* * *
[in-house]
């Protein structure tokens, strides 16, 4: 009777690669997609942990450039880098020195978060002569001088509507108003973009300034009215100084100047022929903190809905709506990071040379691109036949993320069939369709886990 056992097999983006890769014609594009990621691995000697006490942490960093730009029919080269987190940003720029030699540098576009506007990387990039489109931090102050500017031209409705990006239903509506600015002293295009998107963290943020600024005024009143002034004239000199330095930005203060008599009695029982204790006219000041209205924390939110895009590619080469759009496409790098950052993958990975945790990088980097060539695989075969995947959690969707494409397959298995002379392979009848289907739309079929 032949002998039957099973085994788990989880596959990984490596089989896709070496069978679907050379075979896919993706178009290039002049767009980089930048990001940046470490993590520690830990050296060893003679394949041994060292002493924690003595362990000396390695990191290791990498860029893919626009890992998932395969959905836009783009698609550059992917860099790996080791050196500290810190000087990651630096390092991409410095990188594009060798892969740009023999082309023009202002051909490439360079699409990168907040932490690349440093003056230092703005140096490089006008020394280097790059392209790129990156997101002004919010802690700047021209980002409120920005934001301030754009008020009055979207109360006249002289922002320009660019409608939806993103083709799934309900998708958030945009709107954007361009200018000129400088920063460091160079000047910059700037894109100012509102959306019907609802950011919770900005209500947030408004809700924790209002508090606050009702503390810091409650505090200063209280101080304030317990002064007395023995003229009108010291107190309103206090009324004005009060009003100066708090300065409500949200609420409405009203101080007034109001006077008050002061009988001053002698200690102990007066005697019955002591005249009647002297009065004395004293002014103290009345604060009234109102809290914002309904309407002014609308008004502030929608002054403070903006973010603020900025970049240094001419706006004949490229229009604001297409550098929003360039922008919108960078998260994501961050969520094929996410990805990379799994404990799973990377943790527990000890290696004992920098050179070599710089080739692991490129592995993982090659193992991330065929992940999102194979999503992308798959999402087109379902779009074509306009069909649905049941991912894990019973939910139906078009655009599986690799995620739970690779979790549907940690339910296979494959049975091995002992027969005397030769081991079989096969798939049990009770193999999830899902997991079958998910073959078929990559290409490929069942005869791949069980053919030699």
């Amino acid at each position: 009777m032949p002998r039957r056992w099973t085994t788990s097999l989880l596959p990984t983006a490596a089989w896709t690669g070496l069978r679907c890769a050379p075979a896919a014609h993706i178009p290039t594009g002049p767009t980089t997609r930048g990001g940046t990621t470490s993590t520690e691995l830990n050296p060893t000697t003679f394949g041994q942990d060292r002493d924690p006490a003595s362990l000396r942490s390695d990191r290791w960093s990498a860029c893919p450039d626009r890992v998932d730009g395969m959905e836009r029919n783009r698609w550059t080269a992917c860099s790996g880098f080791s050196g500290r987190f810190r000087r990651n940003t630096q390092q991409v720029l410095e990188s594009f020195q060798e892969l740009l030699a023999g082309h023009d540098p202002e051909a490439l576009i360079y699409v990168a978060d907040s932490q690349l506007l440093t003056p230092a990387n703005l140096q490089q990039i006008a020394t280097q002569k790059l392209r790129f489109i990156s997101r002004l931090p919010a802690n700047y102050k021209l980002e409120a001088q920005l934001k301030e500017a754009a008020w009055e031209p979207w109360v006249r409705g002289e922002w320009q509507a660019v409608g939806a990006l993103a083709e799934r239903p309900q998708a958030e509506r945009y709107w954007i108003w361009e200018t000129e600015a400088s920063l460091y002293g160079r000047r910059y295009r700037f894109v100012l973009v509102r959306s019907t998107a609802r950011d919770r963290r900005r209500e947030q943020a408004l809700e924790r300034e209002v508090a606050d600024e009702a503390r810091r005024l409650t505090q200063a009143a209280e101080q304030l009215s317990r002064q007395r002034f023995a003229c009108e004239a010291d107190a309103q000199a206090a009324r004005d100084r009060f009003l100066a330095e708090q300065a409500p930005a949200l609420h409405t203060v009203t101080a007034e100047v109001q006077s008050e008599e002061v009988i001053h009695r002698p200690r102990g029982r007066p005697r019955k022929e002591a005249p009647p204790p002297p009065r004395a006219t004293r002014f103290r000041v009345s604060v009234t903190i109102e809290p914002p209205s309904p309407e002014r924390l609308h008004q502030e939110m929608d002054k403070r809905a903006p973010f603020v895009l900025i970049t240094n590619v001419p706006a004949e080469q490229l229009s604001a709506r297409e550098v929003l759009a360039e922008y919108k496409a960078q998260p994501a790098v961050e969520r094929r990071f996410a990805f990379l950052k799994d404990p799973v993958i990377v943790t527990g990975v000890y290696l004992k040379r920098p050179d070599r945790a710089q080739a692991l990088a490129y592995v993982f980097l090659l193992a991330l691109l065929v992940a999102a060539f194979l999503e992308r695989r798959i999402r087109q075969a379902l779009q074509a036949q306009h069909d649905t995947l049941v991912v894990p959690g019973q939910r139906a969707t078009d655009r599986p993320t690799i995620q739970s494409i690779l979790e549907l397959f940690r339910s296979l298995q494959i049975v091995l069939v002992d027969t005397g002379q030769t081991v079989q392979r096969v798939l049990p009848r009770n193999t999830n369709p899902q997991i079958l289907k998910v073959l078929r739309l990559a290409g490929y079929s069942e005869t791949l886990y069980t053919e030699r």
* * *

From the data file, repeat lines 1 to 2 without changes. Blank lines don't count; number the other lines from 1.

[in-house]
């Protein structure tokens, strides 16, 4: 009777690669997609942990450039880098020195978060002569001088509507108003973009300034009215100084100047022929903190809905709506990071040379691109036949993320069939369709886990 056992097999983006890769014609594009990621691995000697006490942490960093730009029919080269987190940003720029030699540098576009506007990387990039489109931090102050500017031209409705990006239903509506600015002293295009998107963290943020600024005024009143002034004239000199330095930005203060008599009695029982204790006219000041209205924390939110895009590619080469759009496409790098950052993958990975945790990088980097060539695989075969995947959690969707494409397959298995002379392979009848289907739309079929 032949002998039957099973085994788990989880596959990984490596089989896709070496069978679907050379075979896919993706178009290039002049767009980089930048990001940046470490993590520690830990050296060893003679394949041994060292002493924690003595362990000396390695990191290791990498860029893919626009890992998932395969959905836009783009698609550059992917860099790996080791050196500290810190000087990651630096390092991409410095990188594009060798892969740009023999082309023009202002051909490439360079699409990168907040932490690349440093003056230092703005140096490089006008020394280097790059392209790129990156997101002004919010802690700047021209980002409120920005934001301030754009008020009055979207109360006249002289922002320009660019409608939806993103083709799934309900998708958030945009709107954007361009200018000129400088920063460091160079000047910059700037894109100012509102959306019907609802950011919770900005209500947030408004809700924790209002508090606050009702503390810091409650505090200063209280101080304030317990002064007395023995003229009108010291107190309103206090009324004005009060009003100066708090300065409500949200609420409405009203101080007034109001006077008050002061009988001053002698200690102990007066005697019955002591005249009647002297009065004395004293002014103290009345604060009234109102809290914002309904309407002014609308008004502030929608002054403070903006973010603020900025970049240094001419706006004949490229229009604001297409550098929003360039922008919108960078998260994501961050969520094929996410990805990379799994404990799973990377943790527990000890290696004992920098050179070599710089080739692991490129592995993982090659193992991330065929992940999102194979999503992308798959999402087109379902779009074509306009069909649905049941991912894990019973939910139906078009655009599986690799995620739970690779979790549907940690339910296979494959049975091995002992027969005397030769081991079989096969798939049990009770193999999830899902997991079958998910073959078929990559290409490929069942005869791949069980053919030699």